Generic Sporanox Availability
SPORANOX (itraconazole - capsule;oral)
SPORANOX (itraconazole - solution;oral)
Has a generic version of Sporanox been approved?
A generic version of Sporanox has been approved by the FDA. However, this does not mean that the product will necessarily be commercially available - possibly because of drug patents and/or drug exclusivity. The following products are equivalent to Sporanox and have been approved by the FDA:
Manufacturer: MYLAN PHARMS INC
Approval date: July 20, 2012
Strength(s): 100MG [AB]
Approval date: May 28, 2004
Strength(s): 100MG [AB]
Note: No generic formulation of the following product is available.
- itraconazole - solution;oral
Note: Fraudulent online pharmacies may attempt to sell an illegal generic version of Sporanox. These medications may be counterfeit and potentially unsafe. If you purchase medications online, be sure you are buying from a reputable and valid online pharmacy. Ask your health care provider for advice if you are unsure about the online purchase of any medication.
See also: About generic drugs.
Patents are granted by the U.S. Patent and Trademark Office at any time during a drug's development and may include a wide range of claims.
Oral formulations on an antifungal
Issued: January 13, 1998
Inventor(s): Fran.cedilla.ois; Marc Karel Jozef & Dries; Willy Maria Albert Carlo
Assignee(s): Janssen Pharmaceutica, N.V.
The present invention concerns a formulation for oral administration comprising an antifungal, a sufficient amount of a cyclodextrin or a derivative thereof, an aqueous acidic medium as bulk liquid carrier and an alcoholic co-solvent Addition of one or more pharmaceutically acceptable sweeteners and one or more pharmaceutically acceptable flavors thereto yields palatable oral formulations. A process of preparing such formulations and pharmaceutical dosage forms comprising said formulations.Patent expiration dates:
- January 13, 2015
- January 13, 2015
Pharmaceutical compositions containing drugs which are instable or sparingly soluble in water and methods for their preparation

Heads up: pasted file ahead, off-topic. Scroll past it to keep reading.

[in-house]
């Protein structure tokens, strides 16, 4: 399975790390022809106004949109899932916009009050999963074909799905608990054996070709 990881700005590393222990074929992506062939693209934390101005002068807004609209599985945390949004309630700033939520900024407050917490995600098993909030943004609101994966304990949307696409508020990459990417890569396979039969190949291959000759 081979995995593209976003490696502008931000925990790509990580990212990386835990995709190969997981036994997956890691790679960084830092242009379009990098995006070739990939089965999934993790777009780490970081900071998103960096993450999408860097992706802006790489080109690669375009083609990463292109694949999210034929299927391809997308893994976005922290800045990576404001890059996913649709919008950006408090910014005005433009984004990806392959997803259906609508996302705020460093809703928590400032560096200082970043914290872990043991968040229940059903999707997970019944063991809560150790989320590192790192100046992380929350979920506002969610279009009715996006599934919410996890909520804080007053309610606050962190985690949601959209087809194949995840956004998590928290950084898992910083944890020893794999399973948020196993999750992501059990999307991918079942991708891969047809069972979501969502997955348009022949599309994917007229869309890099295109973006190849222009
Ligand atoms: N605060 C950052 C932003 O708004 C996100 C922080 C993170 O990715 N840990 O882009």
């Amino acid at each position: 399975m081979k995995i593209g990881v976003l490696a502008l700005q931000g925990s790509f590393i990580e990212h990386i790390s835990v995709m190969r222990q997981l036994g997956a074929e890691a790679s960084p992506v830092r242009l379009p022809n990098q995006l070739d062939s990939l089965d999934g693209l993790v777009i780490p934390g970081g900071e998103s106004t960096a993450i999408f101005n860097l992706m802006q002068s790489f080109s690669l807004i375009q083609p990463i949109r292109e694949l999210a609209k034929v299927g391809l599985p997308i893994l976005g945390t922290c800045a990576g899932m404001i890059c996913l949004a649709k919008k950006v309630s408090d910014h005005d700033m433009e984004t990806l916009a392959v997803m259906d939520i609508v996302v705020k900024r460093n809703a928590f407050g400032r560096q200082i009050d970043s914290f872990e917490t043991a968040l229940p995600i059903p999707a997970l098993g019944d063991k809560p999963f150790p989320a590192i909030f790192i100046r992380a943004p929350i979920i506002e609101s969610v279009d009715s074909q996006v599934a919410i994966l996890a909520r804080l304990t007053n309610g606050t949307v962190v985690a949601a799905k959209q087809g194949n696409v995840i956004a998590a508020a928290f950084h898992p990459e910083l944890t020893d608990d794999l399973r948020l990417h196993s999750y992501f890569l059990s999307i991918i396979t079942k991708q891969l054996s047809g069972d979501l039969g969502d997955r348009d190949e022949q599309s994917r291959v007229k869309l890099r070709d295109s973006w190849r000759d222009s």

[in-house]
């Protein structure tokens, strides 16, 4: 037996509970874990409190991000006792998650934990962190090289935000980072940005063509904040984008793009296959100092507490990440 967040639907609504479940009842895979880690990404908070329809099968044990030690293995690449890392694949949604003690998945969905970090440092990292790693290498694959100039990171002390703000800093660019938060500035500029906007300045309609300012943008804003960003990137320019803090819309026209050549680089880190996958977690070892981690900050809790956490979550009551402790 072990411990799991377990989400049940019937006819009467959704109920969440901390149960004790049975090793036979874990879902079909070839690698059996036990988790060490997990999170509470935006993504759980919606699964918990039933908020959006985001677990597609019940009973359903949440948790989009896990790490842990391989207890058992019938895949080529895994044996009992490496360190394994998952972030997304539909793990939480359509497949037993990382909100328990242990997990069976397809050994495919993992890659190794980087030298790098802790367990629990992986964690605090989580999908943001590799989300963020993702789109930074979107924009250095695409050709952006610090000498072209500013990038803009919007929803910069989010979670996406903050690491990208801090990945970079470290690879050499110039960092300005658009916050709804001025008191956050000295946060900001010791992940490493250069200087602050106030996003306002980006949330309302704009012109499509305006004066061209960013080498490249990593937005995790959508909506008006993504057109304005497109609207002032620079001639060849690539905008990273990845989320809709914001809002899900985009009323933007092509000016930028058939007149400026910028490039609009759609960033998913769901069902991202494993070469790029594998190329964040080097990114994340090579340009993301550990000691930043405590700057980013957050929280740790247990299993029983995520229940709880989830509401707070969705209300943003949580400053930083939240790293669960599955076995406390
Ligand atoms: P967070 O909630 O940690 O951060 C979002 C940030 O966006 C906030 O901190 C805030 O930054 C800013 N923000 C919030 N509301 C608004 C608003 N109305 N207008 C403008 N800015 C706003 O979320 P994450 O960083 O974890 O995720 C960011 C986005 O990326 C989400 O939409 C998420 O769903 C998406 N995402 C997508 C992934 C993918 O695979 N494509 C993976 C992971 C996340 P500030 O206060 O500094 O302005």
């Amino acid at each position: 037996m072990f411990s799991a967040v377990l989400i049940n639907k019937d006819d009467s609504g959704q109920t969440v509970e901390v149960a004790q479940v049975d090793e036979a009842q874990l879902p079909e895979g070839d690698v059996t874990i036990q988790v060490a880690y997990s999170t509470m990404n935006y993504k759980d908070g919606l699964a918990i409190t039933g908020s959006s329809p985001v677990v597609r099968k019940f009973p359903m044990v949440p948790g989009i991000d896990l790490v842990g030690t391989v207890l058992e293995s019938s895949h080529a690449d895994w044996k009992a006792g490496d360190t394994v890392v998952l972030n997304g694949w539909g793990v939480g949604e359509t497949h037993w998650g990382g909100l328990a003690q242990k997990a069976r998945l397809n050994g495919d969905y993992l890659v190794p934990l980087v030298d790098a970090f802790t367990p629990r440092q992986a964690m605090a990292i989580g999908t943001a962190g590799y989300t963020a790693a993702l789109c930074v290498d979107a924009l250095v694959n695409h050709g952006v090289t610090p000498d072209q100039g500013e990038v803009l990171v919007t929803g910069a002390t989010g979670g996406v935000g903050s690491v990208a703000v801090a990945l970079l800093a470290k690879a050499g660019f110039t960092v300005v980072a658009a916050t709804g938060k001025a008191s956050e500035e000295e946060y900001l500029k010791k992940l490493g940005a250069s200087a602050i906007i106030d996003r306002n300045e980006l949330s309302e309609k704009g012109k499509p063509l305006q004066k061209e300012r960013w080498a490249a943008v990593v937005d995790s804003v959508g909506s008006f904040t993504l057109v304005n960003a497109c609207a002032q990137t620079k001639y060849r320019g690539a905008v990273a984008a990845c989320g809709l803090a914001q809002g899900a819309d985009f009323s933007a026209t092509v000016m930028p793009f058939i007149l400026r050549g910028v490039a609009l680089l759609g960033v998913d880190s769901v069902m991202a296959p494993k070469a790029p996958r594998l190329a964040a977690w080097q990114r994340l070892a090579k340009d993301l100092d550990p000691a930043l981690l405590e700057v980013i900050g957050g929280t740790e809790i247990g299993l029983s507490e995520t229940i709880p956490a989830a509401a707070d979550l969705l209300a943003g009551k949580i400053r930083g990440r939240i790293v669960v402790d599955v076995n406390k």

Issued: June 18, 2002
Inventor(s): Bernd W.; Müller & Ulrich; Brauns
Assignee(s): Janssen Pharmaceutica N.V.
Pharmaceutical compositions comprising inclusion compounds of sparingly water-soluble or water-instable drugs with &bgr;-cyclodextrin ethers or &bgr;-cyclodextrin esters and process for the preparation thereof.Patent expiration dates:
- June 18, 2019
- June 18, 2019
- Sporanox Consumer Information (Drugs.com)
- Sporanox Consumer Information (Wolters Kluwer)
- Sporanox capsules Consumer Information (Wolters Kluwer)
- Sporanox solution Consumer Information (Wolters Kluwer)
- Sporanox Consumer Information (Cerner Multum)
- Sporanox Advanced Consumer Information (Micromedex®)
- Sporanox AHFS DI Monographs (ASHP)
- Itraconazole Consumer Information (Wolters Kluwer)
- Itraconazole capsules Consumer Information (Wolters Kluwer)
- Itraconazole solution Consumer Information (Wolters Kluwer)
- Itraconazole tablets Consumer Information (Wolters Kluwer)
- Itraconazole Consumer Information (Cerner Multum)
- Itraconazole Advanced Consumer Information (Micromedex®)
- Itraconazole AHFS DI Monographs (ASHP)
|Drug Patent||A drug patent is assigned by the U.S. Patent and Trademark Office and assigns exclusive legal right to the patent holder to protect the proprietary chemical formulation. The patent assigns exclusive legal right to the inventor or patent holder, and may include entities such as the drug brand name, trademark, product dosage form, ingredient formulation, or manufacturing process A patent usually expires 20 years from the date of filing, but can be variable based on many factors, including development of new formulations of the original chemical, and patent infringement litigation.|
|Drug Exclusivity||Exclusivity is the sole marketing rights granted by the FDA to a manufacturer upon the approval of a drug and may run simultaneously with a patent. Exclusivity periods can run from 180 days to seven years depending upon the circumstance of the exclusivity grant.|
|RLD||A Reference Listed Drug (RLD) is an approved drug product to which new generic versions are compared to show that they are bioequivalent. A drug company seeking approval to market a generic equivalent must refer to the Reference Listed Drug in its Abbreviated New Drug Application (ANDA). By designating a single reference listed drug as the standard to which all generic versions must be shown to be bioequivalent, FDA hopes to avoid possible significant variations among generic drugs and their brand name counterpart.|
|AB||Products meeting necessary bioequivalence requirements. Multisource drug products listed under the same heading (i.e., identical active ingredients(s), dosage form, and route(s) of administration) and having the same strength (see Therapeutic Equivalence-Related Terms, Pharmaceutical Equivalents) generally will be coded AB if a study is submitted demonstrating bioequivalence. In certain instances, a number is added to the end of the AB code to make a three character code (i.e., AB1, AB2, AB3, etc.). Three-character codes are assigned only in situations when more than one reference listed drug of the same strength has been designated under the same heading. Two or more reference listed drugs are generally selected only when there are at least two potential reference drug products which are not bioequivalent to each other. If a study is submitted that demonstrates bioequivalence to a specific listed drug product, the generic product will be given the same three-character code as the reference listed drug it was compared against.|